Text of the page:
Religion:Christian mission

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Short description: Organized effort to spread Christianity

A Christian mission is an organized effort to carry on evangelism or other activities, such as educational or hospital work, in the name of the Christian faith.[1] Missions involve sending individuals and groups across boundaries, most commonly geographical boundaries.[2] Sometimes individuals are sent and are called missionaries, and historically may have been based in mission stations. When groups are sent, they are often called mission teams and they undertake mission trips. There are a few different kinds of mission trips: short-term, long-term, relational and those that simply help people in need. Some people choose to dedicate their whole lives to mission.

Missionaries preach the Christian faith (and sometimes administer sacraments), and provide humanitarian aid. Christian doctrines (such as the "Doctrine of Love" professed by many missions) permit the provision of aid without requiring religious conversion. However, Christian missionaries have been implicated in the genocide of indigenous peoples. Around 100,000 native people in California, U.S., or 1/3 of the native population, are said to have died due to such missions.[3]

History of Christian missions

The earliest Christian mission, the Great Commission and Dispersion of the Apostles, was active within Second Temple Judaism. Whether a Jewish proselytism existed or not that would have served as a model for the early Christians is unclear; see Circumcision controversy in early Christianity for details. Soon, the expansion of the Christian mission beyond Judaism to those who were not Jewish became a contested issue, notably at the Council of Jerusalem. The Apostle Paul was an early proponent of this expansion, and contextualized the Christian message for the Ancient Greece and Roman cultures, allowing it to reach beyond its Hebrew and Jewish roots.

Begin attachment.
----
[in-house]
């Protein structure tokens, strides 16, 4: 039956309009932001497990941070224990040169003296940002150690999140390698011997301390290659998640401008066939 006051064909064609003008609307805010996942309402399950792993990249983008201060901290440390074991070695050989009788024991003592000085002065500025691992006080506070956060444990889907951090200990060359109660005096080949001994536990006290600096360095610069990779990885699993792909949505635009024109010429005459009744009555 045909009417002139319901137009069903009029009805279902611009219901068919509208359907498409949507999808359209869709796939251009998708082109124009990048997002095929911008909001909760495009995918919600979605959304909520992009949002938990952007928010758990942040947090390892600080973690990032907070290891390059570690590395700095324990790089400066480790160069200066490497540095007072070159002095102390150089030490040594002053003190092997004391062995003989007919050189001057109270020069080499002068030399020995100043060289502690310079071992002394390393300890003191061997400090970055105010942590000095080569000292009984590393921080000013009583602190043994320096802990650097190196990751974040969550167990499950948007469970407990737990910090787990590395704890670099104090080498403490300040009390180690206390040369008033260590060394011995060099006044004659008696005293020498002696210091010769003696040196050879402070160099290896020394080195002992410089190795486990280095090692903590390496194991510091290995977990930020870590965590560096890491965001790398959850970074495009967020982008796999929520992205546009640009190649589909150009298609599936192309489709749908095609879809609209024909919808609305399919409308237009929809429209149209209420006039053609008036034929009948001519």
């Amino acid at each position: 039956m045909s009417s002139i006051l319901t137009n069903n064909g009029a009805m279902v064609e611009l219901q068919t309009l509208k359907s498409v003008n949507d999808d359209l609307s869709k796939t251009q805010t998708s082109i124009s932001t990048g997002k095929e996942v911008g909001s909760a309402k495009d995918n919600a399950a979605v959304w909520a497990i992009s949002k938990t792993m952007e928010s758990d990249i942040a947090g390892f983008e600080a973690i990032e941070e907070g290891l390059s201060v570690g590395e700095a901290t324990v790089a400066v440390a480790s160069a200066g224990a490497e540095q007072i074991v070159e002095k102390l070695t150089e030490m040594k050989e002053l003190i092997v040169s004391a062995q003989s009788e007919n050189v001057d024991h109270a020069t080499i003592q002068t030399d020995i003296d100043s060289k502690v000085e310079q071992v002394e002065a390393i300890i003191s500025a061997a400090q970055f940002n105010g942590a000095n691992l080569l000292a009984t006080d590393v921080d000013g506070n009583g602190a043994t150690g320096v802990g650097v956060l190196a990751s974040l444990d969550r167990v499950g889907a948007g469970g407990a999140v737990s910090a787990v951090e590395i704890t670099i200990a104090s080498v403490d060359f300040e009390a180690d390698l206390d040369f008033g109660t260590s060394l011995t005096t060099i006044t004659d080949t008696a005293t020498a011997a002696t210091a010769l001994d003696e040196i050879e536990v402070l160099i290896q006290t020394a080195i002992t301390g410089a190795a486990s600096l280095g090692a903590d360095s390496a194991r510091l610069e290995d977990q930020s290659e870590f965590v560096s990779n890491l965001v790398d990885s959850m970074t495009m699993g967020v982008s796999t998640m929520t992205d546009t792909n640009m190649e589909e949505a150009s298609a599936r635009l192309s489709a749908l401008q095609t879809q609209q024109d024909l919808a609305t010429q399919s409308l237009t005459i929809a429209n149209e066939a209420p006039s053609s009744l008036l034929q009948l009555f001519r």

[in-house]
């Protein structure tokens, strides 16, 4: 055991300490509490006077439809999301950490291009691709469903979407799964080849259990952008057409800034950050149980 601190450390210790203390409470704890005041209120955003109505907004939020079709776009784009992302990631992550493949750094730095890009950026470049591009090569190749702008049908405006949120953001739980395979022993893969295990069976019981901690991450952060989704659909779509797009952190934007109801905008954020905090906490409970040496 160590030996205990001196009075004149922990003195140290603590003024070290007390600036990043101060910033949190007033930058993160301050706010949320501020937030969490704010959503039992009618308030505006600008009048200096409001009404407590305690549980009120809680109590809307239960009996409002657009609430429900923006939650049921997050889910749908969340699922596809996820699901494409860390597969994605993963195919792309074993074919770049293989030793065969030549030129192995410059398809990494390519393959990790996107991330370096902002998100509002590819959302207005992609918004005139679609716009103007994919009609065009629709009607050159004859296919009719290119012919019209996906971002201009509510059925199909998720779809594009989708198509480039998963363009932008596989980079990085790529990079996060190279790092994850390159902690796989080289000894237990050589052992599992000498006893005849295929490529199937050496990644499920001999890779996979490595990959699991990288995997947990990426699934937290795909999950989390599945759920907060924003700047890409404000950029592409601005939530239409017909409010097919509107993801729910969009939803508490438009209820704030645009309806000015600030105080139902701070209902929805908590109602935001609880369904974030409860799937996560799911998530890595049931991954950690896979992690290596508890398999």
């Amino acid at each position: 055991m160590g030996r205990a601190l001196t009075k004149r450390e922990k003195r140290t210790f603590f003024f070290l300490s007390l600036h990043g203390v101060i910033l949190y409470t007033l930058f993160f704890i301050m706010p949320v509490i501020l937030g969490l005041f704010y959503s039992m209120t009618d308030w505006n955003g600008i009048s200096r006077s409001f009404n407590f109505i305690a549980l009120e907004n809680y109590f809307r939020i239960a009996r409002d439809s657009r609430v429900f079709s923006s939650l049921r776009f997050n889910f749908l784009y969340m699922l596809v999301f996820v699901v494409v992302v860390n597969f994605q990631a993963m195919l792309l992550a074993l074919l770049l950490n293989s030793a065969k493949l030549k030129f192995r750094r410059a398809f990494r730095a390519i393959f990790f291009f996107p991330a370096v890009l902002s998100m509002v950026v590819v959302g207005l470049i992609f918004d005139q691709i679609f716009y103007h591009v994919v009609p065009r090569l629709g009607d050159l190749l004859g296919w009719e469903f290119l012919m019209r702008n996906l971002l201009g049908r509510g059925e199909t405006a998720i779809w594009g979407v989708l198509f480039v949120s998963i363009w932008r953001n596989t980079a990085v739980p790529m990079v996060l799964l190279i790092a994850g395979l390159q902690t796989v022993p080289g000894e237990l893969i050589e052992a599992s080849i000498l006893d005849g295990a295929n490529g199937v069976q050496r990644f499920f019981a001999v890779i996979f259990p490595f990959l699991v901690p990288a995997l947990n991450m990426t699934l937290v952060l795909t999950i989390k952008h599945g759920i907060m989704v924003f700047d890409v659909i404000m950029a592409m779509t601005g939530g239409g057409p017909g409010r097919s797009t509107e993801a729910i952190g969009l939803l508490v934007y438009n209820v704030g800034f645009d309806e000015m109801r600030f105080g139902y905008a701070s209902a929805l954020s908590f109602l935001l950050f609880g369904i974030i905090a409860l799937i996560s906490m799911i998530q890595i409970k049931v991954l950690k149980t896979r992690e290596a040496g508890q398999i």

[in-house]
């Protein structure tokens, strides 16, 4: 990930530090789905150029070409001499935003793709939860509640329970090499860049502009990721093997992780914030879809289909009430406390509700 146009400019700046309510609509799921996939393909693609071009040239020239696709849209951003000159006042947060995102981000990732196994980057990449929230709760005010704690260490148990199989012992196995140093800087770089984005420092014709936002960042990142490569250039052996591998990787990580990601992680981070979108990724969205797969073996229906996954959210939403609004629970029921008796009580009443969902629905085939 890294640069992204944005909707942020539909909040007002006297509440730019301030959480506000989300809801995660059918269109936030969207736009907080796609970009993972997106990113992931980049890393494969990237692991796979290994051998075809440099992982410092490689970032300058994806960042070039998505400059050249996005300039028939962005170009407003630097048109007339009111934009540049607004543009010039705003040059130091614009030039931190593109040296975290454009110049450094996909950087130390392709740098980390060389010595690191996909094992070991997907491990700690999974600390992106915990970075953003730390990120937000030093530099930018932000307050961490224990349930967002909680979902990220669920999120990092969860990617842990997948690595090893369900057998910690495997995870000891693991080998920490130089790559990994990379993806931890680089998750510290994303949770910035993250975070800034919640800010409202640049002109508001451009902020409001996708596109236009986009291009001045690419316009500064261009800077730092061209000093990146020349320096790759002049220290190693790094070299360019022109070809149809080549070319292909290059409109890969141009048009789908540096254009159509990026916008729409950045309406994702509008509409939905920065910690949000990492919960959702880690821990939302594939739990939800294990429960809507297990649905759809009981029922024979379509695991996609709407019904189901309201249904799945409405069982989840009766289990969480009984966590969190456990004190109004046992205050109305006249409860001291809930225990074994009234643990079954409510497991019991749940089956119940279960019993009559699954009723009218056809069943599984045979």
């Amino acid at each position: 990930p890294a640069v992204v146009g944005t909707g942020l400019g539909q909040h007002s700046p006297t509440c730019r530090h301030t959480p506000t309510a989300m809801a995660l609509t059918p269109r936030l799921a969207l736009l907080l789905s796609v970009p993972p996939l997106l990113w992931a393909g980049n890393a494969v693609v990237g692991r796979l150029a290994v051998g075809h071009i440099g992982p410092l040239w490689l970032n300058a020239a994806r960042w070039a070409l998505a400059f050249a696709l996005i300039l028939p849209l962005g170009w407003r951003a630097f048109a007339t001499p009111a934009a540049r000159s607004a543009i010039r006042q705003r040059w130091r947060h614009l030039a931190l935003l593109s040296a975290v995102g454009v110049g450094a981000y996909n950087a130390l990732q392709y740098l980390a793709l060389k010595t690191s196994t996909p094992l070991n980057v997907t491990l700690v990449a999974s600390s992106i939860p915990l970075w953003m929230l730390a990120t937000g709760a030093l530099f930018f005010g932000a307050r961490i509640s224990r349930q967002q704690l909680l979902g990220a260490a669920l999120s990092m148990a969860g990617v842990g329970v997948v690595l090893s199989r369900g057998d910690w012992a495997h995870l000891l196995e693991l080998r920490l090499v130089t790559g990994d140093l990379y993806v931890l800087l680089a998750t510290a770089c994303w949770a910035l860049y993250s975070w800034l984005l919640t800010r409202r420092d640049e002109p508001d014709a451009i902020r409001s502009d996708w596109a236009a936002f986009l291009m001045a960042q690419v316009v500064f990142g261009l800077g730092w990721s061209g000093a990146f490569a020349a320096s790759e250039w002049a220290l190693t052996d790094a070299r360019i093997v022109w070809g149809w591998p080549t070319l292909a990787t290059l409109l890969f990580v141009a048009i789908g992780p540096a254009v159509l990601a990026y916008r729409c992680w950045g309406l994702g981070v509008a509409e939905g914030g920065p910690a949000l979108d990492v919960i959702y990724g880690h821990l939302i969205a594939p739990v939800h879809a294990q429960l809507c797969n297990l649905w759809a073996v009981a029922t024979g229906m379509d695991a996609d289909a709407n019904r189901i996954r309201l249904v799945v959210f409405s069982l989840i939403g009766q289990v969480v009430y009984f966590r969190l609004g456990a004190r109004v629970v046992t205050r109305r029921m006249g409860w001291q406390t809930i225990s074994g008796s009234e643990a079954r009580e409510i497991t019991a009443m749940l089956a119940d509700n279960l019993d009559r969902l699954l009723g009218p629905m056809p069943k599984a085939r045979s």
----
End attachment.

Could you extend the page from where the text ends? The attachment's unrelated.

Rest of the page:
From Late Antiquity onward, much missionary activity was carried out by members of religious orders. Monasteries followed disciplines and supported missions, libraries, and practical research, all of which were perceived as works to reduce human misery and suffering and glorify the Christian God. For example, Nestorian communities evangelized parts of Central Asia, as well as Tibet, China, and India.[4] Cistercians evangelized much of Northern Europe, as well as developing most of European agriculture's classic techniques. St Patrick evangelized many in Ireland. St David was active in Wales.

During the Middle Ages, Ramon Llull advanced the concept of preaching to Muslims and converting them to Christianity by means of non-violent argument.[5] A vision for large-scale mission to Muslims would die with him, not to be revived until the 19th century.

Additional events can be found at the timeline of Christian missions.


During the Middle Ages, Christian monasteries and missionaries such as Saint Patrick, and Adalbert of Prague propagated learning and religion beyond the boundaries of the old Roman Empire. In the seventh century Gregory the Great sent missionaries, including Augustine of Canterbury, into England, and in the eight century English Christians, notably Saint Boniface, spread Christianity into Germany. The Hiberno-Scottish mission began in 563.

In the late thirteenth and early fourteenth centuries, Franciscans such as William of Rubruck, John of Montecorvino, and Giovanni ed' Magnolia were sent as missionaries to the Near and Far East. Their travels took them as far as China in an attempt to convert the advancing Mongols, especially the Great Khans of the Mongol Empire (related to Medieval Roman Catholic Missions in China). In the later part of the fifteenth century, Portuguese missionaries had some success in spreading Christianity to the Kingdom of Kongo in West Africa.[citation needed]

Catholic missions after 1492

The Mission San Gabriel Arcángel in San Gabriel, California